The IRS continues its successful challenge of family limited liability companies and 1031 Exchanges for failure to follow basic requirements. In Ralph E. Crandall, Jr., et al. v. Commissioner, the U.S. Tax Court denied the effect of a 1031 Exchange because the taxpayer did not meet the needed technical requirements to facilitate a 1031 Exchange. In this case, the taxpayer failed to use a qualified escrow agent and failed to restrict the funds from settlement in accordance with the requirements of Section 1031, although it was the clear intent of the taxpayer to conduct a Section 1031 Exchange. The Tax Court made it clear that the technical requirements of Section 1031 must be followed or the exchange will not be recognized.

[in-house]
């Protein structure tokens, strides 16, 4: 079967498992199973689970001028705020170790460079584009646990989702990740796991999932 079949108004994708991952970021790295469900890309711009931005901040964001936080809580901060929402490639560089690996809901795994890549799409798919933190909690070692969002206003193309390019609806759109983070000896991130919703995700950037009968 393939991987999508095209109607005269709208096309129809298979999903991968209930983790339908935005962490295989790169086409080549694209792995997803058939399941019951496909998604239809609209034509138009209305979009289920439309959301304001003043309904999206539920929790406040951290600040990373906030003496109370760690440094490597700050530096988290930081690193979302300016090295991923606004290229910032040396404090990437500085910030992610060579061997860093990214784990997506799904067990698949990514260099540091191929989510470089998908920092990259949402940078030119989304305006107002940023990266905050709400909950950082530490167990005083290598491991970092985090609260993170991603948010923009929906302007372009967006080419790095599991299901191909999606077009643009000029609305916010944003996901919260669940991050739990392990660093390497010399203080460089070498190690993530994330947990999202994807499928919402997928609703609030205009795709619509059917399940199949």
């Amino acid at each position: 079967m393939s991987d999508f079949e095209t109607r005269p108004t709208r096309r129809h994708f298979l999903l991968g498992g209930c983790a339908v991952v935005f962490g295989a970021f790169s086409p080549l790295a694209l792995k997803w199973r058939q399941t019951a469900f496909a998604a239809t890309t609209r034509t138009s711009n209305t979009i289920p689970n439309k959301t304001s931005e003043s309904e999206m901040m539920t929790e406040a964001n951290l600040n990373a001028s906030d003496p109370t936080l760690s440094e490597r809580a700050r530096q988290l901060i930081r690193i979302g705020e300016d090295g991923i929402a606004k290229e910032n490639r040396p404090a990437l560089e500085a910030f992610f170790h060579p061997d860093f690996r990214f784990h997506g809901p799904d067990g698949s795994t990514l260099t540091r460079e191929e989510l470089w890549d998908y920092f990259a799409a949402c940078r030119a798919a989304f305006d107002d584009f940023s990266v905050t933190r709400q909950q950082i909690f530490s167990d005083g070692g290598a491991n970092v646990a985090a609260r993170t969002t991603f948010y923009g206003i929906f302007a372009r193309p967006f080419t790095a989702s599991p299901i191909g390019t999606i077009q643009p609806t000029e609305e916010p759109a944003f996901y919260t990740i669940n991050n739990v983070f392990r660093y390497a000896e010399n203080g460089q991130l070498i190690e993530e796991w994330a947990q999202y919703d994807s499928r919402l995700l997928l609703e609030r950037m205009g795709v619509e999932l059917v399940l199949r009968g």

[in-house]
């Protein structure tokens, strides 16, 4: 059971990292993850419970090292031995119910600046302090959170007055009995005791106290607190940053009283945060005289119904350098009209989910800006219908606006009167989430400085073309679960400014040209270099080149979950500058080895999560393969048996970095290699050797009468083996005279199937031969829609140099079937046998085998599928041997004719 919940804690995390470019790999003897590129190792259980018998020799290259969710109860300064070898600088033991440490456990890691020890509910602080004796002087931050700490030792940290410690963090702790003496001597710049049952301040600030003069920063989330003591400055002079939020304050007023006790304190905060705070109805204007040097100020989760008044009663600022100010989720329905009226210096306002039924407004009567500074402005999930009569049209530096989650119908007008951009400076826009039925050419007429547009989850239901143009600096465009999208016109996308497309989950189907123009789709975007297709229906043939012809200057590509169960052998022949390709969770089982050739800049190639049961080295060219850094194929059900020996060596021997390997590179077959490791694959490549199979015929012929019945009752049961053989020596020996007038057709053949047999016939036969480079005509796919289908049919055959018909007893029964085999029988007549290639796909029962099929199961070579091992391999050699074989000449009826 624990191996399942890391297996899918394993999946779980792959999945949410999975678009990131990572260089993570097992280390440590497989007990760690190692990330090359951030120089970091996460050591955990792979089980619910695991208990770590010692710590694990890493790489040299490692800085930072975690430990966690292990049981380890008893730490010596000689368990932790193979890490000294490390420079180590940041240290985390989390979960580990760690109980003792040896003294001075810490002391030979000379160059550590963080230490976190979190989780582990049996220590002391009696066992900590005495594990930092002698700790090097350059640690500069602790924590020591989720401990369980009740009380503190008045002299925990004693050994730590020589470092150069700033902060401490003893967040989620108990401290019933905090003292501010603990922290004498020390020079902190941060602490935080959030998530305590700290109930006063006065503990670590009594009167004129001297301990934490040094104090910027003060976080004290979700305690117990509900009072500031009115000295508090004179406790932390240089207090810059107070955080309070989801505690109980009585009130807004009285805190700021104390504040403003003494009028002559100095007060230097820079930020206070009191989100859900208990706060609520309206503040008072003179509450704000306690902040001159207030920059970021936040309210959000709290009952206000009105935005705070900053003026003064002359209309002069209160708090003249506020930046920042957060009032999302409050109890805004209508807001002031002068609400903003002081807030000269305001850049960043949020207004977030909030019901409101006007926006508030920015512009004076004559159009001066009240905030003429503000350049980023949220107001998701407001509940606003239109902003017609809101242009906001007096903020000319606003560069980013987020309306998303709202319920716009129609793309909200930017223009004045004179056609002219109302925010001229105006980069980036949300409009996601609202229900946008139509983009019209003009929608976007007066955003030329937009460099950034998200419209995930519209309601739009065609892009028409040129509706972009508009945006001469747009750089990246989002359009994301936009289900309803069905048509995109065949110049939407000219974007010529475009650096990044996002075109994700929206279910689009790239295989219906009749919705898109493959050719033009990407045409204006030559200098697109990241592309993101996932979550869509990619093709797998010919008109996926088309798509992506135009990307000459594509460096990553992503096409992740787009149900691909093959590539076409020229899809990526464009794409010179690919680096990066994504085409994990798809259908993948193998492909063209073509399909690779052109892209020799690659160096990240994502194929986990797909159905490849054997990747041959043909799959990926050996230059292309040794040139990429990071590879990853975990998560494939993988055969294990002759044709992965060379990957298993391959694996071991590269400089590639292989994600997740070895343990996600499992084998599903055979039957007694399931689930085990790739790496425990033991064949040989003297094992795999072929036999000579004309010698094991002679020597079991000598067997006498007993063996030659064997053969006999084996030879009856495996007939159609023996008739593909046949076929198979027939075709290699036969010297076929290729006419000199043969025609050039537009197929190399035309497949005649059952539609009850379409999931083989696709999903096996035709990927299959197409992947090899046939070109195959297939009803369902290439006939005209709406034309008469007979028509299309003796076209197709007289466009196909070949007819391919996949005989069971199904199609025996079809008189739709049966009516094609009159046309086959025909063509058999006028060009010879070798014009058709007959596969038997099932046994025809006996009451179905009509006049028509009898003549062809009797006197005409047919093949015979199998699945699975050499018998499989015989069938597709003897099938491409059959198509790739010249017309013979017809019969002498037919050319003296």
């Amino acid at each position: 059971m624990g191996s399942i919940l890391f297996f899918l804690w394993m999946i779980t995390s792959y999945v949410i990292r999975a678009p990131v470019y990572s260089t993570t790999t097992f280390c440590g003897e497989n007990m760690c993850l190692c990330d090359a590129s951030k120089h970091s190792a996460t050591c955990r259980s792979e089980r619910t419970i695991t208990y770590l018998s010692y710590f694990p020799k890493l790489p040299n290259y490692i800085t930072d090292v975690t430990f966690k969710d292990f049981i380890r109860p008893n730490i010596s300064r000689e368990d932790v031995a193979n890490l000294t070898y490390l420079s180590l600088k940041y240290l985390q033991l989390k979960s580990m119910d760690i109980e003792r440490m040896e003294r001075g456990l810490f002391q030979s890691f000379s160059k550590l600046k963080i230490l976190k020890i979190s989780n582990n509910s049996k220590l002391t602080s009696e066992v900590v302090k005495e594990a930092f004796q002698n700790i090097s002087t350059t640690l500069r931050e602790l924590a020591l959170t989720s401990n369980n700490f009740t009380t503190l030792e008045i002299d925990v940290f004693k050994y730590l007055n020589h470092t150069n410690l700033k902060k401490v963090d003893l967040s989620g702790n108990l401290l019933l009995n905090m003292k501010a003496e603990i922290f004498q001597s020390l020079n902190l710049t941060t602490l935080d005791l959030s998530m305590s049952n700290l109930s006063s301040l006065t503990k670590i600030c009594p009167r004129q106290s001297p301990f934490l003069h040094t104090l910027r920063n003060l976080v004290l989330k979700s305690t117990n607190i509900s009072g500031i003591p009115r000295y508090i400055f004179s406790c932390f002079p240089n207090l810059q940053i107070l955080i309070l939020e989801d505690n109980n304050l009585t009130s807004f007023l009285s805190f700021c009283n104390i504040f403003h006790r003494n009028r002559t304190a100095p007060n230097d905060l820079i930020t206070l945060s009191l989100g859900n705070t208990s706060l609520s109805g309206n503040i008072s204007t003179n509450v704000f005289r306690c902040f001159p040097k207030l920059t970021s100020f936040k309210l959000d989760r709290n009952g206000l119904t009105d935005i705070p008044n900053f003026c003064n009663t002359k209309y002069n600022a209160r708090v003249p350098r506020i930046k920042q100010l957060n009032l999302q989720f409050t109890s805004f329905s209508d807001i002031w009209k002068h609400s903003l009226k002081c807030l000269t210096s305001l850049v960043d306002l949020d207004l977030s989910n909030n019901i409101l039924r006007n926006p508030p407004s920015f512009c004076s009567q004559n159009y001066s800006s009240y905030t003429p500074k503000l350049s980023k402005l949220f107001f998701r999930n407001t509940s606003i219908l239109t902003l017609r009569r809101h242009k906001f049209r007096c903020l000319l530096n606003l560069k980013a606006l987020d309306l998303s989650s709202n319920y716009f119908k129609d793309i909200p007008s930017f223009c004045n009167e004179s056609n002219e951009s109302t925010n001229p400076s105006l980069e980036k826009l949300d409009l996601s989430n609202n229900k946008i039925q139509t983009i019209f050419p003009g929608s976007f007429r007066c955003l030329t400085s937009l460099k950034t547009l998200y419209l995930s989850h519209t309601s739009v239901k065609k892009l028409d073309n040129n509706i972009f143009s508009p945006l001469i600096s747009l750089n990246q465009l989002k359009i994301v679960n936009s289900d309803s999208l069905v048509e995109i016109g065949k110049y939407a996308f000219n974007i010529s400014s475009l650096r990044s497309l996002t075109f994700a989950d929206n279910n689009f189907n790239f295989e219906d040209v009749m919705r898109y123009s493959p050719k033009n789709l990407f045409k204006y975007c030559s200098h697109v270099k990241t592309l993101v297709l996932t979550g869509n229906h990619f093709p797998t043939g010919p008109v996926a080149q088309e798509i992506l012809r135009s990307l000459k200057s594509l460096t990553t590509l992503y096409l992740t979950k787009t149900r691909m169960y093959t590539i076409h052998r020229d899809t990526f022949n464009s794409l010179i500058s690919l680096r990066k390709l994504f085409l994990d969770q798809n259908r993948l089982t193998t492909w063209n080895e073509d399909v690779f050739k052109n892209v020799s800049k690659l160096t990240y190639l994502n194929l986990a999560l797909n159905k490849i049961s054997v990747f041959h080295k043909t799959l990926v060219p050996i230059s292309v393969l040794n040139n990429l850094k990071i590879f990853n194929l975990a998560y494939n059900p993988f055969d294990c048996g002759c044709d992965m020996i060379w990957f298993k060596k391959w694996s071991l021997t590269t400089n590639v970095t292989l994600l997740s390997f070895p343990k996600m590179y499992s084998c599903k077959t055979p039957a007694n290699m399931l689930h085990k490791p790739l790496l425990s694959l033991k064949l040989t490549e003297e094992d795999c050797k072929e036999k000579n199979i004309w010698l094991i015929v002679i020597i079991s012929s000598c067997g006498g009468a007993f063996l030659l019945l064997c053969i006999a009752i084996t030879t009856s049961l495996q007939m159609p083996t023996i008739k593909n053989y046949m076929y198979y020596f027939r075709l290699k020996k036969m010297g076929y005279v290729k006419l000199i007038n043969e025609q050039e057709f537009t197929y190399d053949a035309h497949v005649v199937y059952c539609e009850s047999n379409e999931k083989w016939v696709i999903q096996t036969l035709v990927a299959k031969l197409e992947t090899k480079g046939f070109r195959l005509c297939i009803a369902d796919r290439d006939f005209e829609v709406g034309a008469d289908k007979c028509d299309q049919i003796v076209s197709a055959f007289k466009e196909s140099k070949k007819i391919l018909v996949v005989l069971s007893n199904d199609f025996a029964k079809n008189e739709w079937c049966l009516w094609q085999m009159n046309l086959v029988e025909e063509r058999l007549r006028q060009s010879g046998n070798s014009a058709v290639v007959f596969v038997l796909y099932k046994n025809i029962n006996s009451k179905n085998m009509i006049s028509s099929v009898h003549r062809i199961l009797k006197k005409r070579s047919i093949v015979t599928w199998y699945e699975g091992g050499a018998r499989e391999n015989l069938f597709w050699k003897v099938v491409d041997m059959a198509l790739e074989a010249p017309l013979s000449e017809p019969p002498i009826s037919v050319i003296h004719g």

In recent years, the IRS has successfully challenged Section 1031 Exchanges and family limited partnerships/limited liability companies for failure to maintain minimum requirements. Failure to follow these minimum requirements has resulted in valuation discounts being denied in family limited partnerships and in limited liability company settings; and, as the Crandall case shows, Section 1031 Exchanges being denied, which shows that in some instances form does matter over substance.